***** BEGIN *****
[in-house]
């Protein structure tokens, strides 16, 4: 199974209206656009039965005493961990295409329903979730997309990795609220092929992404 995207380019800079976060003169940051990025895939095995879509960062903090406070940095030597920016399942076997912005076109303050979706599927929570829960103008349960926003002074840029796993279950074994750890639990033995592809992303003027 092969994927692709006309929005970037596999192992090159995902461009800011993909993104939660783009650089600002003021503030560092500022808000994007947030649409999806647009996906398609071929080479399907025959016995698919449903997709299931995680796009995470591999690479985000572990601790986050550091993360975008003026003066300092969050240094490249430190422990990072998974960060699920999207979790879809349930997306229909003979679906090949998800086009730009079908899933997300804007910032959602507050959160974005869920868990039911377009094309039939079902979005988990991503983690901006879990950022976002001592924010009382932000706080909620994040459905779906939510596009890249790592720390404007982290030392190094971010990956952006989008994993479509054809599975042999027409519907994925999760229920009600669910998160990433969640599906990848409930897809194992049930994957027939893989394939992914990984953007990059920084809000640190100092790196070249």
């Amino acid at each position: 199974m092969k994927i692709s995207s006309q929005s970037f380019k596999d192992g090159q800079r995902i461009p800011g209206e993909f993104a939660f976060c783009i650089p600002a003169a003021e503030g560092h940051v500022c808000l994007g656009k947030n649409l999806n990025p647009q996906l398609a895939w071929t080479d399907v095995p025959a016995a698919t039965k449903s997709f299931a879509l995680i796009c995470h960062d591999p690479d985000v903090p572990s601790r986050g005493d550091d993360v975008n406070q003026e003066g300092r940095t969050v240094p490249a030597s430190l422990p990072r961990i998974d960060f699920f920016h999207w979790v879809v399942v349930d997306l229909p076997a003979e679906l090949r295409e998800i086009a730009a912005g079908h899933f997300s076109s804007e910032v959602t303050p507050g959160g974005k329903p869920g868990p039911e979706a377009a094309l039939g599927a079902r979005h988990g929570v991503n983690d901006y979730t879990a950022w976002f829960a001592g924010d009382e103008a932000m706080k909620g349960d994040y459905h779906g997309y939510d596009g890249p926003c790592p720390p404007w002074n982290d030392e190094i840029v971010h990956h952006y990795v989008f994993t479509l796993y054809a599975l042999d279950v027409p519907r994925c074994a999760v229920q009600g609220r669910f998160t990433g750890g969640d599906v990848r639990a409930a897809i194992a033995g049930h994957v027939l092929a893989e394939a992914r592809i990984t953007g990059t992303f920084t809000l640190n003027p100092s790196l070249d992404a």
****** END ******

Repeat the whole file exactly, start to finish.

[in-house]
């Protein structure tokens, strides 16, 4: 199974209206656009039965005493961990295409329903979730997309990795609220092929992404 995207380019800079976060003169940051990025895939095995879509960062903090406070940095030597920016399942076997912005076109303050979706599927929570829960103008349960926003002074840029796993279950074994750890639990033995592809992303003027 092969994927692709006309929005970037596999192992090159995902461009800011993909993104939660783009650089600002003021503030560092500022808000994007947030649409999806647009996906398609071929080479399907025959016995698919449903997709299931995680796009995470591999690479985000572990601790986050550091993360975008003026003066300092969050240094490249430190422990990072998974960060699920999207979790879809349930997306229909003979679906090949998800086009730009079908899933997300804007910032959602507050959160974005869920868990039911377009094309039939079902979005988990991503983690901006879990950022976002001592924010009382932000706080909620994040459905779906939510596009890249790592720390404007982290030392190094971010990956952006989008994993479509054809599975042999027409519907994925999760229920009600669910998160990433969640599906990848409930897809194992049930994957027939893989394939992914990984953007990059920084809000640190100092790196070249």
């Amino acid at each position: 199974m092969k994927i692709s995207s006309q929005s970037f380019k596999d192992g090159q800079r995902i461009p800011g209206e993909f993104a939660f976060c783009i650089p600002a003169a003021e503030g560092h940051v500022c808000l994007g656009k947030n649409l999806n990025p647009q996906l398609a895939w071929t080479d399907v095995p025959a016995a698919t039965k449903s997709f299931a879509l995680i796009c995470h960062d591999p690479d985000v903090p572990s601790r986050g005493d550091d993360v975008n406070q003026e003066g300092r940095t969050v240094p490249a030597s430190l422990p990072r961990i998974d960060f699920f920016h999207w979790v879809v399942v349930d997306l229909p076997a003979e679906l090949r295409e998800i086009a730009a912005g079908h899933f997300s076109s804007e910032v959602t303050p507050g959160g974005k329903p869920g868990p039911e979706a377009a094309l039939g599927a079902r979005h988990g929570v991503n983690d901006y979730t879990a950022w976002f829960a001592g924010d009382e103008a932000m706080k909620g349960d994040y459905h779906g997309y939510d596009g890249p926003c790592p720390p404007w002074n982290d030392e190094i840029v971010h990956h952006y990795v989008f994993t479509l796993y054809a599975l042999d279950v027409p519907r994925c074994a999760v229920q009600g609220r669910f998160t990433g750890g969640d599906v990848r639990a409930a897809i194992a033995g049930h994957v027939l092929a893989e394939a992914r592809i990984t953007g990059t992303f920084t809000l640190n003027p100092s790196l070249d992404a």